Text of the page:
Worldwide smartphone sales climbed 9.1 percent year-on-year to hit 380 million units in the first quarter of 2017, fuelled by Chinese manufacturers offering competitive price-points for feature-packed devices.
Mobile phone buyers were forking out more cash for better models, which pushed up the average selling prices the various phone categories, said Gartner. This trend had benefitted China’s domestic manufacturers including Huawei, Oppo, and Vivo, which built on their strategy to offer affordable devices with features that users wanted, the research firm said.
Together, Chinese smartphone makers accounted for 23.9 percent of the global market for the quarter, growing their market share by 7 percent over the first quarter last year.
Gartner’s research director Anshul Gupta said: “The top three Chinese smartphone manufacturers are driving sales with their competitively priced, high quality smartphones equipped with innovative features. Furthermore, aggressive marketing and sales promotion have further helped these brands to take share from other brands in markets such as India, Indonesia, and Thailand.”
Korea’s Samsung saw its smartphone sales dip 3.1 percent, despite clocking a 30 percent uptick in preorders for its latest Galaxy S8 and S8 Plus models. It sold 78.67 million units in the quarter, compared to 81.18 million in the same quarter last year.
“The absence of an alternative to Note 7 and the fierce competition in the basic smartphone segment are leading Samsung to continuously lose market share,” noted Gupta. The Korean manufacturer still led the market with a 20.7 percent share, compared to last year’s 23.3 percent.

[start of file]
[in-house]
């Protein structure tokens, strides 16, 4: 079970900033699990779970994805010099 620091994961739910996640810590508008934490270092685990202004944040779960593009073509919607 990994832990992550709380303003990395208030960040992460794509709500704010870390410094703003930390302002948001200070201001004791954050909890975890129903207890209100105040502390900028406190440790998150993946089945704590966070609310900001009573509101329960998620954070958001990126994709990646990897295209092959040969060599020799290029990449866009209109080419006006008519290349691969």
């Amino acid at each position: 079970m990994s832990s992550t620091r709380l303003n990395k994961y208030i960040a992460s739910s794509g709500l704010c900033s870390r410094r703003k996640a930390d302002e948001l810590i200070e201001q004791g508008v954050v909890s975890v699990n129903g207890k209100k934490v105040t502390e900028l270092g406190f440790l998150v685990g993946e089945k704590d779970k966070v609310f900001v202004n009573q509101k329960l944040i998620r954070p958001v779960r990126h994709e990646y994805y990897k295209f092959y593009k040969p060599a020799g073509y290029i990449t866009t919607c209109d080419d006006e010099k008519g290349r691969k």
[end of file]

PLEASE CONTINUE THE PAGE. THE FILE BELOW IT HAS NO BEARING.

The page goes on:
Apple iPhone sales remained flat at 51.9 million units, which led to a drop in its market share from 14.8 percent to 13.7 percent, placing it second in the top five vendor list.
“Similar to Samsung, Apple is increasingly facing fierce competition from Chinese brands Oppo and Vivo, amongst others, and its performance in China is under attack,” Gupta said.
Third-placed Huawei was able to narrow the gap with Apple, clocking 34 million units in the first quarter where it continued to see strong sales for the P9 and P9 Plus even though the smartphones were launched more than a year ago.
It faced mounting pressure, though, as its Chinese peers were catching up, said the Gartner analyst said. Oppo, specifically, saw its global smartphone sales climb 94.6 percent, which was the best performance for the quarter. It remained China’s leading market player.
“Oppo continued to rally sales through a large network of brick-and-mortar retailers, beating market incumbents such as Samsung and Huawei,” said Gupta, adding that the vendor’s strategy, which focused on the camera, fast-charging capabilities, and offline retail, helped Oppo augment its sales internationally.
He said Vivo also enjoyed a solid quarter, selling 25.8 million smartphones and clocking a market share of 6.8 percent for the quarter. The Chinese vendor saw high demand for its devices in emerging Asia-Pacific markets, including India where sales grew more 220 percent, he added, pointing to Vivo’s increased brand appeal and high-quality smartphones.
Google’s Android remained the leading smartphone OS for the quarter, increasing its market share by 2 percent to 86.1 percent. More than 327.16 million Android-based devices were sold worldwide, compared to 51.99 million on the Apple iOS.
Gartner attributed Android’s strong footprint to growing acceptance of Chinese brands in global markets, adding that Google’s introduction of entry-level Android Go would continue to drive the platform’s growth.